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Suppose I have a lot of backups (may include full, differential and log backups) of a SQL Server database. I want to write a program that can generate a SQL script to take the database to its most recent state. Now I have difficult in finding the correct restore order of these backup files. I read some pages in MSDN and got some basic rules. They are:

  • Full backups not only include data, but also include enough log records. This makes the full backup can be used by itself (after restore, use the log records in the backup to roll forward the database to a consistent state)
  • Every backup file (include full, diff and log) has some common property
    • first lsn: specify the first log record that included in the backup
    • last lsn - 1: specify the last log record that included in the backup
    • checkpoint lsn: specify the log record that corresponds to the most recent checkpoint operation
    • database lsn: specify the log record that corresponds to the most recent full backup
  • The log backups that need to be restored consecutively may have overlap log records, that is to say, if log backup A needs to be restored just before log backup B, A.last_lsn may be greater than or equal to B.first_lsn
  • You need to restore the most recent full backup (we have just one for sure), then the most recent diff backup (we may or may not have this), last, restore the logs backups that were taken after the full or diff backup in turn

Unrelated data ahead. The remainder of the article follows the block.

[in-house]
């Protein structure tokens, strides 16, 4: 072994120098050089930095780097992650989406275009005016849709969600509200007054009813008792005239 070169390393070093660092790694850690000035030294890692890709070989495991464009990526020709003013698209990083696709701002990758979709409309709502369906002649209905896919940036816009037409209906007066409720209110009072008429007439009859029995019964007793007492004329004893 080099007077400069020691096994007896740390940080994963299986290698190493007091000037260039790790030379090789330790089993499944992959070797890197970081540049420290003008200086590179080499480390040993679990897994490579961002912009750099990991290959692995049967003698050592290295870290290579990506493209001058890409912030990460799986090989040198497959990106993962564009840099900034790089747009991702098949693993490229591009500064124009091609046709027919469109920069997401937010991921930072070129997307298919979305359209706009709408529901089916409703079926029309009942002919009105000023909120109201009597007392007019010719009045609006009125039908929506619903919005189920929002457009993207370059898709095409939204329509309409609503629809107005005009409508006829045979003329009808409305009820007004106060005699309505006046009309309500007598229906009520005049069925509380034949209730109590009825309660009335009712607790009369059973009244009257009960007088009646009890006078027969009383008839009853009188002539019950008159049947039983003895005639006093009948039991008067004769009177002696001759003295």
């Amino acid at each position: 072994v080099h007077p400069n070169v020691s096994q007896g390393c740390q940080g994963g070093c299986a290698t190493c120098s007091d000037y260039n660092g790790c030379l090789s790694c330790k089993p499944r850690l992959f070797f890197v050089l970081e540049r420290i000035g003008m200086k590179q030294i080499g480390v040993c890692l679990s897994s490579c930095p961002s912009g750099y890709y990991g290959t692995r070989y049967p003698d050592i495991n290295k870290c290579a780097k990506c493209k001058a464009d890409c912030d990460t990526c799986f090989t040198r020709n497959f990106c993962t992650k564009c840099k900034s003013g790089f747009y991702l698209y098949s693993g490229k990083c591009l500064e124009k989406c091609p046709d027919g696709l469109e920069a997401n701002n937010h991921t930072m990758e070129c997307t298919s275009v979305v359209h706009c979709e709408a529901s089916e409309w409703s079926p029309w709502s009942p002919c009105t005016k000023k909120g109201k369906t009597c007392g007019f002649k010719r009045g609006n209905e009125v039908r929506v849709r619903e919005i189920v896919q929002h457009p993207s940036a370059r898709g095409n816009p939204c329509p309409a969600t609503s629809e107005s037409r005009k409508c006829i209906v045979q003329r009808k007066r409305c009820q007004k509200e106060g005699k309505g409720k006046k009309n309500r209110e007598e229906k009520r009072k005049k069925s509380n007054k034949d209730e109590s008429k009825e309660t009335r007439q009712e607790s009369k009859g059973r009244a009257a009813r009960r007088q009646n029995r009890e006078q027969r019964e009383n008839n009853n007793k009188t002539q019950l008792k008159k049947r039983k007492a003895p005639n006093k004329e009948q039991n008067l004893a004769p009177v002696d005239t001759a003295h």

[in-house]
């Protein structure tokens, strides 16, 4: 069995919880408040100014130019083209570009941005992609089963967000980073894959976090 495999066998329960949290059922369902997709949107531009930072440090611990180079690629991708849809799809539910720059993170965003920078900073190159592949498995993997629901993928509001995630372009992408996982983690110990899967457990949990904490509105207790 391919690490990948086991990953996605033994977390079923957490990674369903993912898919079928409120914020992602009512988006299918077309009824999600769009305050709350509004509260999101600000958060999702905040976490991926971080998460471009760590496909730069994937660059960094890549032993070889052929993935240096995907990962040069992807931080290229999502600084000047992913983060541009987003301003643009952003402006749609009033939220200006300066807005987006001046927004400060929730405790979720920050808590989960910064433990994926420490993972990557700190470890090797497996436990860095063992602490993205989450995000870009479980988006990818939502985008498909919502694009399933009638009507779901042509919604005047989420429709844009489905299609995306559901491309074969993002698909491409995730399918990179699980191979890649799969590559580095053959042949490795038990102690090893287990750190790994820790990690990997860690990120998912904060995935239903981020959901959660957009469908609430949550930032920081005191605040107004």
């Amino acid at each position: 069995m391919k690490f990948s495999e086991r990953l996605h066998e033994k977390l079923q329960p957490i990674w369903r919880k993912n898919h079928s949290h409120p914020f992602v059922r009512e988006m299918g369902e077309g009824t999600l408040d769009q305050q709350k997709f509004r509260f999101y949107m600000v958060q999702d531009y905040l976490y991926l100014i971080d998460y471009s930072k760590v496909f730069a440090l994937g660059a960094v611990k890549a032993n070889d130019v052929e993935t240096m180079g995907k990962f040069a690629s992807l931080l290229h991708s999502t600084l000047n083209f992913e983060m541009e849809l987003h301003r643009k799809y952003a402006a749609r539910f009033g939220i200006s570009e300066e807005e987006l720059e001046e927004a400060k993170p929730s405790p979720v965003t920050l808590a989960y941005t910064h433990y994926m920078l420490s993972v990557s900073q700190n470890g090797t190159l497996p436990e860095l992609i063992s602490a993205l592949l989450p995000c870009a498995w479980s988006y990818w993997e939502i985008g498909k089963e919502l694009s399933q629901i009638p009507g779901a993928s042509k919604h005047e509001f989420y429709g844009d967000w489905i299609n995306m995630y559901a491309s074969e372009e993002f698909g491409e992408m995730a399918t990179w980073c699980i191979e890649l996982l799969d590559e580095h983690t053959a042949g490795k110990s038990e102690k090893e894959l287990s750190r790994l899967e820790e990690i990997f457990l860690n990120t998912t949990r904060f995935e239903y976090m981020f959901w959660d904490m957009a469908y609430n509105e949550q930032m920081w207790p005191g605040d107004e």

Now my question is, how to determine which full and diff backups is the most recent one? How to determine which log file should start to restore after the full or diff restore? I guess these information can be found from those lsns, but I'm not sure of the algorithm. Can anyone help to write a piece pseudocode to describe the algorithm? Thanks.

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3 Answers 3

Typically, backups to file are appended with a timestamp (e.g. MyDatabase_FULL_201202060900.bak) so you have the option of using a script to generate the restore sequence given a directory of files. Google will give you dozens of examples, as will the SSC script library. I have this script in my library currently.

If the server you've taken the backups from is available, you can generate the restore script from the msdb tables dbo.backupset and dbo.backupmediafamily, example here. Note SSMS will generate the correct script for you and you can use Profiler to capture the queries it uses to do so.

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If you have backups that do not have the timestamp in the file name, then you can use the restore headeronly command to get information about the backup file.

RESTORE HEADERONLY
FROM DISK = N’e:\stemp\backup_file.bak’

This will give you information like the ChekpointLSN, DBLSN, LatLSN, and the backup time. There is also information on the Servername, the DB name and the user that did the backup.

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Personally, I like my backups to be timestamped something like MyDB-yyyymmddhhnn-Full.bak or MyDB-yyyymmddhhnn-Log.bak in the file name. I've never actually read the LSN from a backup file, neither have I read the LSN information from the system tables.

You can sort the files and pick out which ones you need quite easily.

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Amen! Simplicity at its best.... –  Peter Schofield Feb 6 '12 at 20:25

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